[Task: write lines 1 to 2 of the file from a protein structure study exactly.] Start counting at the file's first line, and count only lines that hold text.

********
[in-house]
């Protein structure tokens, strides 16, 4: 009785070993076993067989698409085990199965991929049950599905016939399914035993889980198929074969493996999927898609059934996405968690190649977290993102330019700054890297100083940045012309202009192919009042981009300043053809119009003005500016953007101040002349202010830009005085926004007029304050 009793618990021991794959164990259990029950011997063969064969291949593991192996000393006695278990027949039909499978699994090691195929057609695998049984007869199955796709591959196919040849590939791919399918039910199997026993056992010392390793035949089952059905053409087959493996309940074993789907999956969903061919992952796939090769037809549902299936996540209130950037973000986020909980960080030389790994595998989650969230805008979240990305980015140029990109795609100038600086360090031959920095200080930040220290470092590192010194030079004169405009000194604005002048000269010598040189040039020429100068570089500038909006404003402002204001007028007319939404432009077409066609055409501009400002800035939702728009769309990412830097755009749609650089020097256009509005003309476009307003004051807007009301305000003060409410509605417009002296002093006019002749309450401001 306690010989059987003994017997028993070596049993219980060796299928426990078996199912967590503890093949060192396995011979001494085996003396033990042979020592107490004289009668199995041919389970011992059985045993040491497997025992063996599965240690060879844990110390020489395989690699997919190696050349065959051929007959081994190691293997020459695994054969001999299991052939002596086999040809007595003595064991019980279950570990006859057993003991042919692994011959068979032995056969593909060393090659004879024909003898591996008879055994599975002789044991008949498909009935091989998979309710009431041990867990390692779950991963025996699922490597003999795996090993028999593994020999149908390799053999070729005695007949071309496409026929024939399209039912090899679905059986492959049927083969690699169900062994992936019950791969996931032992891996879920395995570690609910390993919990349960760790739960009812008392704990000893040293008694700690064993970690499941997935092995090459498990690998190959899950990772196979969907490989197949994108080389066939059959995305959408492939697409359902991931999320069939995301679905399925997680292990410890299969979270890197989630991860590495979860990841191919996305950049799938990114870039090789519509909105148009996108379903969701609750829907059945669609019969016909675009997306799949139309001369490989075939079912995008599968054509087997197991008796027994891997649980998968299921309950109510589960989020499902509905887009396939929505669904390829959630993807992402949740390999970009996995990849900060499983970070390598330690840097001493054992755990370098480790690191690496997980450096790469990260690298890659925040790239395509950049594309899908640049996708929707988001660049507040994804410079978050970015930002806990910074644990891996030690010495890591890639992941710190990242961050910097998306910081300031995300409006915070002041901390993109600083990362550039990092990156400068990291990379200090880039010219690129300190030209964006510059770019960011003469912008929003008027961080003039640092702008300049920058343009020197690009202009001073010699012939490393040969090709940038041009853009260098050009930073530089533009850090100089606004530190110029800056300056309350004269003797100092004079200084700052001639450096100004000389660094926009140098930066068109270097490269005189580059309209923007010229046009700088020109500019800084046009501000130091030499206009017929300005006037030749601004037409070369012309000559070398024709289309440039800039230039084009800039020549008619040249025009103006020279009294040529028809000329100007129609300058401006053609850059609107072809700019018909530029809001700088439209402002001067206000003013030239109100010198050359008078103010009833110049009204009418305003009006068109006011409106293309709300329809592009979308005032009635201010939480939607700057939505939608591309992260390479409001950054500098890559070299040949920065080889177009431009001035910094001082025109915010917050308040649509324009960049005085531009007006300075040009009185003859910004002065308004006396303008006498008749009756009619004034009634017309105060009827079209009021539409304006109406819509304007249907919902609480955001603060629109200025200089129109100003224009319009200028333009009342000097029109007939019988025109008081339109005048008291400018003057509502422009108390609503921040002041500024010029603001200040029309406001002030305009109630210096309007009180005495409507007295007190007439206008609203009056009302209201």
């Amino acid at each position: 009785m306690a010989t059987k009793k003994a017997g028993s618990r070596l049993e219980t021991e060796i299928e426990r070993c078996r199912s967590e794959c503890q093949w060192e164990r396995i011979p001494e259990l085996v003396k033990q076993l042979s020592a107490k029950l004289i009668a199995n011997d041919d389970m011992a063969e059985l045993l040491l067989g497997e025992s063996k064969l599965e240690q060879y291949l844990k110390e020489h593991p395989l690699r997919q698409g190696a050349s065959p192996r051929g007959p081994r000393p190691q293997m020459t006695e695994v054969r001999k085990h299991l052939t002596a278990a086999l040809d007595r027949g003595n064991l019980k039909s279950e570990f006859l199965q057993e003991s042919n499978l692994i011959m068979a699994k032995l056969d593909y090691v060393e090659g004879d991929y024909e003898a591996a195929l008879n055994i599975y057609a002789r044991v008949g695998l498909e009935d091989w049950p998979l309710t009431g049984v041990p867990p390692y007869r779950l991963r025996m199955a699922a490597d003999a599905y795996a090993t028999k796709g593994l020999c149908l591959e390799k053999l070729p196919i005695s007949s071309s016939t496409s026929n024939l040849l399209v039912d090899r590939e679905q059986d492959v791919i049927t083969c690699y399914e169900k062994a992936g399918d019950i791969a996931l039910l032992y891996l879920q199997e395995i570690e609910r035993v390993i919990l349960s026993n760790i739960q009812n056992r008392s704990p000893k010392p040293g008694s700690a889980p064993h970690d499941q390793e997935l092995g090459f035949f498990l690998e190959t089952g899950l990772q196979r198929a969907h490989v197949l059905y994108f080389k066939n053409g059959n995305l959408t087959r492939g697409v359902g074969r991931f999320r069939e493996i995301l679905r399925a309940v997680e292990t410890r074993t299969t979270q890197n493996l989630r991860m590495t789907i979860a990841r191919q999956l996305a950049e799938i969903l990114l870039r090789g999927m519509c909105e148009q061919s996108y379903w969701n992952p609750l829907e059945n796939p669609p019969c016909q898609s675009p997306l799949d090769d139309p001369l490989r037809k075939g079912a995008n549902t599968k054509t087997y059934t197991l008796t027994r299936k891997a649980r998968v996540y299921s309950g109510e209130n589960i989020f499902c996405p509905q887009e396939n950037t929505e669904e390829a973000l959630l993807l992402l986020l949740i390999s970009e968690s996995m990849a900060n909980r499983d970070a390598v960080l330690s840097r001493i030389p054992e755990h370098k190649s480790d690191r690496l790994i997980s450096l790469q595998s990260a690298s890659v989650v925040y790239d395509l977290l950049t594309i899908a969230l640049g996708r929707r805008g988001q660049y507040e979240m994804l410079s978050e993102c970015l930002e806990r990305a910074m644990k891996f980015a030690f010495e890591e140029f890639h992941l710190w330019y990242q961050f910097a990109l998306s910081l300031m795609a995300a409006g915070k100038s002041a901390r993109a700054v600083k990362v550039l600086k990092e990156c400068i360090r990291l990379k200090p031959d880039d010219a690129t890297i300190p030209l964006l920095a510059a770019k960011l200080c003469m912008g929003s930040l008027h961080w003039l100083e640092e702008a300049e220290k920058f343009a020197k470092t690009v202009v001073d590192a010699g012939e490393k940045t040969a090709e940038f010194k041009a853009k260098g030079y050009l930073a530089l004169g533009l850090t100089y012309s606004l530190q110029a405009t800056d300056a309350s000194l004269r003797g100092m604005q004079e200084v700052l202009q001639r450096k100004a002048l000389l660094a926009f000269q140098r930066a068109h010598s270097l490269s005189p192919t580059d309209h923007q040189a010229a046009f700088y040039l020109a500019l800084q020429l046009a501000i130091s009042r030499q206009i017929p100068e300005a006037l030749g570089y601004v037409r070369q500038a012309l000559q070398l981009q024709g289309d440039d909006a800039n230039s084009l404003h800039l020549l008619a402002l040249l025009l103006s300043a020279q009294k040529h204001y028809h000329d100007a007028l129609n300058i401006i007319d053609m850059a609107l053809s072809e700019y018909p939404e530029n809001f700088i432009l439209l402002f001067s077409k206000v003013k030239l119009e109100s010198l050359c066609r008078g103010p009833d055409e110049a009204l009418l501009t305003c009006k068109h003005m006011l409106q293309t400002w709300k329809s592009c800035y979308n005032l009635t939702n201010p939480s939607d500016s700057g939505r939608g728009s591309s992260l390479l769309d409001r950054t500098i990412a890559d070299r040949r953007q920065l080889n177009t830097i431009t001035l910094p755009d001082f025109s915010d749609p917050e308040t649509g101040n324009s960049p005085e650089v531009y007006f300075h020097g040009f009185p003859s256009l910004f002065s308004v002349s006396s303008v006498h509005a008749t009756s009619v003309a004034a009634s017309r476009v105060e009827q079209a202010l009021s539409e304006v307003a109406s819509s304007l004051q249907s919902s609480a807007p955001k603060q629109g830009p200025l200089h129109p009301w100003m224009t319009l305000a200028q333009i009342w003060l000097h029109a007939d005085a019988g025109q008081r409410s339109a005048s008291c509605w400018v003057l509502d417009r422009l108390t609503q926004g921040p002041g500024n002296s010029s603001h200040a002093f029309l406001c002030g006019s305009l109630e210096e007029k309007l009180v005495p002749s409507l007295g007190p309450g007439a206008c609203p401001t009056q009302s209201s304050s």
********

[in-house]
């Protein structure tokens, strides 16, 4: 009785070993076993067989698409085990199965991929049950599905016939399914035993889980198929074969493996999927898609059934996405968690190649977290993102330019700054890297100083940045012309202009192919009042981009300043053809119009003005500016953007101040002349202010830009005085926004007029304050 009793618990021991794959164990259990029950011997063969064969291949593991192996000393006695278990027949039909499978699994090691195929057609695998049984007869199955796709591959196919040849590939791919399918039910199997026993056992010392390793035949089952059905053409087959493996309940074993789907999956969903061919992952796939090769037809549902299936996540209130950037973000986020909980960080030389790994595998989650969230805008979240990305980015140029990109795609100038600086360090031959920095200080930040220290470092590192010194030079004169405009000194604005002048000269010598040189040039020429100068570089500038909006404003402002204001007028007319939404432009077409066609055409501009400002800035939702728009769309990412830097755009749609650089020097256009509005003309476009307003004051807007009301305000003060409410509605417009002296002093006019002749309450401001 306690010989059987003994017997028993070596049993219980060796299928426990078996199912967590503890093949060192396995011979001494085996003396033990042979020592107490004289009668199995041919389970011992059985045993040491497997025992063996599965240690060879844990110390020489395989690699997919190696050349065959051929007959081994190691293997020459695994054969001999299991052939002596086999040809007595003595064991019980279950570990006859057993003991042919692994011959068979032995056969593909060393090659004879024909003898591996008879055994599975002789044991008949498909009935091989998979309710009431041990867990390692779950991963025996699922490597003999795996090993028999593994020999149908390799053999070729005695007949071309496409026929024939399209039912090899679905059986492959049927083969690699169900062994992936019950791969996931032992891996879920395995570690609910390993919990349960760790739960009812008392704990000893040293008694700690064993970690499941997935092995090459498990690998190959899950990772196979969907490989197949994108080389066939059959995305959408492939697409359902991931999320069939995301679905399925997680292990410890299969979270890197989630991860590495979860990841191919996305950049799938990114870039090789519509909105148009996108379903969701609750829907059945669609019969016909675009997306799949139309001369490989075939079912995008599968054509087997197991008796027994891997649980998968299921309950109510589960989020499902509905887009396939929505669904390829959630993807992402949740390999970009996995990849900060499983970070390598330690840097001493054992755990370098480790690191690496997980450096790469990260690298890659925040790239395509950049594309899908640049996708929707988001660049507040994804410079978050970015930002806990910074644990891996030690010495890591890639992941710190990242961050910097998306910081300031995300409006915070002041901390993109600083990362550039990092990156400068990291990379200090880039010219690129300190030209964006510059770019960011003469912008929003008027961080003039640092702008300049920058343009020197690009202009001073010699012939490393040969090709940038041009853009260098050009930073530089533009850090100089606004530190110029800056300056309350004269003797100092004079200084700052001639450096100004000389660094926009140098930066068109270097490269005189580059309209923007010229046009700088020109500019800084046009501000130091030499206009017929300005006037030749601004037409070369012309000559070398024709289309440039800039230039084009800039020549008619040249025009103006020279009294040529028809000329100007129609300058401006053609850059609107072809700019018909530029809001700088439209402002001067206000003013030239109100010198050359008078103010009833110049009204009418305003009006068109006011409106293309709300329809592009979308005032009635201010939480939607700057939505939608591309992260390479409001950054500098890559070299040949920065080889177009431009001035910094001082025109915010917050308040649509324009960049005085531009007006300075040009009185003859910004002065308004006396303008006498008749009756009619004034009634017309105060009827079209009021539409304006109406819509304007249907919902609480955001603060629109200025200089129109100003224009319009200028333009009342000097029109007939019988025109008081339109005048008291400018003057509502422009108390609503921040002041500024010029603001200040029309406001002030305009109630210096309007009180005495409507007295007190007439206008609203009056009302209201």